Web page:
MSC London (built 2014), 16 652 TEU
MSC London (built 2014), 16 652 TEU

The world’s fully cellular container fleet grew by 1.7% in the first half of this year, to just under 25.5m teu, but some ocean carriers have been able to expand their capacity much faster than others.

An analysis by Alphaliner reveals Israeli carrier Zim had the most aggressive growth, at 16.8%, followed by Evergreen with 5.2% and MSC’s 4.2%.

At the other end of the table, ONE recorded negative growth, with capacity falling 1.2% during the period, followed by Cosco at -1% and Maersk and HMM with -0.6%.

“Zim recorded the strongest growth percentage-wise by chartering many classic panamax vessels at elevated rates of up to five years,” said Alphaliner.

Nevertheless, in pure capacity terms, the consultant said, the “growth champion” was “undoubtedly MSC”, which added some 179,000 teu of second-hand tonnage to its fleet in the first six months this year.

“In some cases, MSC paid more for the second-hand purchases than the original order price,” said the consultant. “The big advantage of buying second hand tonnage is, however, that this capacity is promptly available, which has allowed MSC to take maximum advantage of the bullish market.”

Indeed, MSC has launched a raft of new standalone services in the past few months, taking advantage of the newly acquired tonnage, boosting its total to almost 4.5m teu, creating a gap of 200,000 teu between it and Maersk.

Moreover, MSC’s massive orderbook of 112 ships, for a capacity of nearly 1.47m teu, will further widen the gap over its 2M partner.

“It is clear that the Geneva-based carrier will not only remain the market leader for the foreseeable future, but also increase its lead on the other carriers,” said Alphaliner, noting that Maersk’s current orderbook stands at just 322,000 teu.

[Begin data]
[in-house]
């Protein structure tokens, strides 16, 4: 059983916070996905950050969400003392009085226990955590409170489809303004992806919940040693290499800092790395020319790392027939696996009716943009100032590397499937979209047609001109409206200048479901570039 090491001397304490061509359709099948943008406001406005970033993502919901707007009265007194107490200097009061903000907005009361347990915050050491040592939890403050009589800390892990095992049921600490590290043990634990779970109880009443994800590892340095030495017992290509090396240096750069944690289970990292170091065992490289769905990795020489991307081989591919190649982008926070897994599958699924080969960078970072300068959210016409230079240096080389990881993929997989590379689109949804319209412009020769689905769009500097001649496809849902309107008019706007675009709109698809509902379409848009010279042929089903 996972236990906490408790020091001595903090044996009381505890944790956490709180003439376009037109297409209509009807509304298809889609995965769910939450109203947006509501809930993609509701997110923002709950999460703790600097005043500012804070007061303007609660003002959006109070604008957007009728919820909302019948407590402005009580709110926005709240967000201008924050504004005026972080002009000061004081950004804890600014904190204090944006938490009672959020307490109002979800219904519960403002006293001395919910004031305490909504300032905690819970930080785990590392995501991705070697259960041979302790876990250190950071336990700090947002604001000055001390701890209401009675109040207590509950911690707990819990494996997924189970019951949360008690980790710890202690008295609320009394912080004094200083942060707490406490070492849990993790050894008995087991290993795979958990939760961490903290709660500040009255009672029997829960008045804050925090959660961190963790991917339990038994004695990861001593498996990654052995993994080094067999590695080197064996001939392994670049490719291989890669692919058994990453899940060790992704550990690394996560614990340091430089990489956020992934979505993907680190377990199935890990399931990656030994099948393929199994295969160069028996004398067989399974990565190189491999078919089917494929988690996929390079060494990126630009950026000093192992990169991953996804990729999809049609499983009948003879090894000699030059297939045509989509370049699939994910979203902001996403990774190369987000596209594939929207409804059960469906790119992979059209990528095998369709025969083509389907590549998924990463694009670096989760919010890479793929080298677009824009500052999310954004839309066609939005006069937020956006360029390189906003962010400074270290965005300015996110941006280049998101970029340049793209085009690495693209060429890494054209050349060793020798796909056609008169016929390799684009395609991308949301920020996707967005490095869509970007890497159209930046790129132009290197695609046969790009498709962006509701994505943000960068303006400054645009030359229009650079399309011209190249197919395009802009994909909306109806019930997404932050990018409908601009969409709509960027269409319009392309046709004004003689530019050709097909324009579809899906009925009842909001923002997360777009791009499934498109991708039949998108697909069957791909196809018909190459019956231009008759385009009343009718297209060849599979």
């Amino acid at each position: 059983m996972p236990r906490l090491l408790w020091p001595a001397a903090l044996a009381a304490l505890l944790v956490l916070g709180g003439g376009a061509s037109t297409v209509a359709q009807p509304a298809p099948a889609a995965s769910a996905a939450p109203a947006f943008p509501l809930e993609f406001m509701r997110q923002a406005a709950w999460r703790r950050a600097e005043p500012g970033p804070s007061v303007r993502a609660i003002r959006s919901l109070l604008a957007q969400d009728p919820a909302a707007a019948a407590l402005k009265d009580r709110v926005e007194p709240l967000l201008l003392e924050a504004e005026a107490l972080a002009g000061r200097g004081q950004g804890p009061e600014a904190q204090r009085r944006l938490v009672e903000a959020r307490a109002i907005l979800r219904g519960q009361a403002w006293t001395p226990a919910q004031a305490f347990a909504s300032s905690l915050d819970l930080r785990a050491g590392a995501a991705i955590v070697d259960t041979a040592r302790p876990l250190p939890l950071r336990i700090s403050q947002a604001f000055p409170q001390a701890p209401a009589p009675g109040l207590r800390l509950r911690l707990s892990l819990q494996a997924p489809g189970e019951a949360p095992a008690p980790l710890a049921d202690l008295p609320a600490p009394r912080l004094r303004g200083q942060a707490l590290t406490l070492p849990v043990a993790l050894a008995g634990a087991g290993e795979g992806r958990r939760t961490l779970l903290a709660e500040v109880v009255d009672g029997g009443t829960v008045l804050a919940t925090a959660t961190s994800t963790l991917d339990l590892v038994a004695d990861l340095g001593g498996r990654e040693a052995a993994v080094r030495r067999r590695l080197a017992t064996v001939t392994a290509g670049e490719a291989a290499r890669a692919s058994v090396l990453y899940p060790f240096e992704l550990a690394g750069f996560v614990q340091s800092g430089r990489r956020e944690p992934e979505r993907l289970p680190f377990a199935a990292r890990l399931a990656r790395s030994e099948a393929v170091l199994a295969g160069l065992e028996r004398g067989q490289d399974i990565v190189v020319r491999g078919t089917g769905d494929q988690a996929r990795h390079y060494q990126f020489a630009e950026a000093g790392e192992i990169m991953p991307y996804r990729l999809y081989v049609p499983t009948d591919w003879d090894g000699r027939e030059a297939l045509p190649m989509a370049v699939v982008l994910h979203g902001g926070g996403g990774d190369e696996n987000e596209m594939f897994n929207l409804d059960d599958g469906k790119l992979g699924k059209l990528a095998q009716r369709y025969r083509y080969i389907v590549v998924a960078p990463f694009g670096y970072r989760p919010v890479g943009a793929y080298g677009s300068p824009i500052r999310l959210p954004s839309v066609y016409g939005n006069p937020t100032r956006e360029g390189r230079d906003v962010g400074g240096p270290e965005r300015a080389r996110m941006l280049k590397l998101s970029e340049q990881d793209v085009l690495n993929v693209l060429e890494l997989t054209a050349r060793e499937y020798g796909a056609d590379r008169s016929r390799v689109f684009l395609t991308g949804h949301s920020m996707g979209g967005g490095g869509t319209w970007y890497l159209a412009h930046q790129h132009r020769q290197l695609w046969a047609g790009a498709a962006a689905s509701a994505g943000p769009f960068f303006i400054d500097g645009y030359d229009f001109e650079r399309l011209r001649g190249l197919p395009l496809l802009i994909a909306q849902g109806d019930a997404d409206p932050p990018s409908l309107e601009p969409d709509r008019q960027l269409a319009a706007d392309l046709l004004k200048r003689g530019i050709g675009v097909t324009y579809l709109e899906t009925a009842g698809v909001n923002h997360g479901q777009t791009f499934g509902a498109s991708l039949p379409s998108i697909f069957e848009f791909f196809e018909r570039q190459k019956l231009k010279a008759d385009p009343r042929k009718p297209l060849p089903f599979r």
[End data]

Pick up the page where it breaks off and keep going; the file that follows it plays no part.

According to the consultant, Maersk and the other negative-capacity-growth carriers had seen their fleets shrink, as they “could not find affordable replacements” after being obliged to return chartered ships.

This has been confirmed to The Loadstar by container shipbrokers who suggested that some brokers representing the negative-growth carriers were “walking away from extensions”, and that some had been slow to react to market change.

“Sometimes they were just too slow to confirm their extensions or purchase interests; often the brokers did not have sufficient authority to match or beat offers made to our owners,” said one broker contact.

“MSC and Zim brokers in particular were prompt with their offers, but some of the others clearly had to navigate a lot of red tape before they could deal, by which time the owners had already accepted offers on their ships,” the broker added.

“Container carriers will continue their hunt for additional tonnage, as ocean freight rate levels remain high,” said Alphaliner. “Despite the increased pressure on spot ocean freight rates, they are still four times as high as the pre-pandemic levels of early 2020.”

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  • Peter Lahay

    July 06, 2022 at 2:36 pm

    I wonder if such rapid growth at MSC will have an impact on their maintenance regimes, health and safety for crew. We are aware MSC are struggling to relieve crew after completion if contracts. Will this have significant consequences down the line?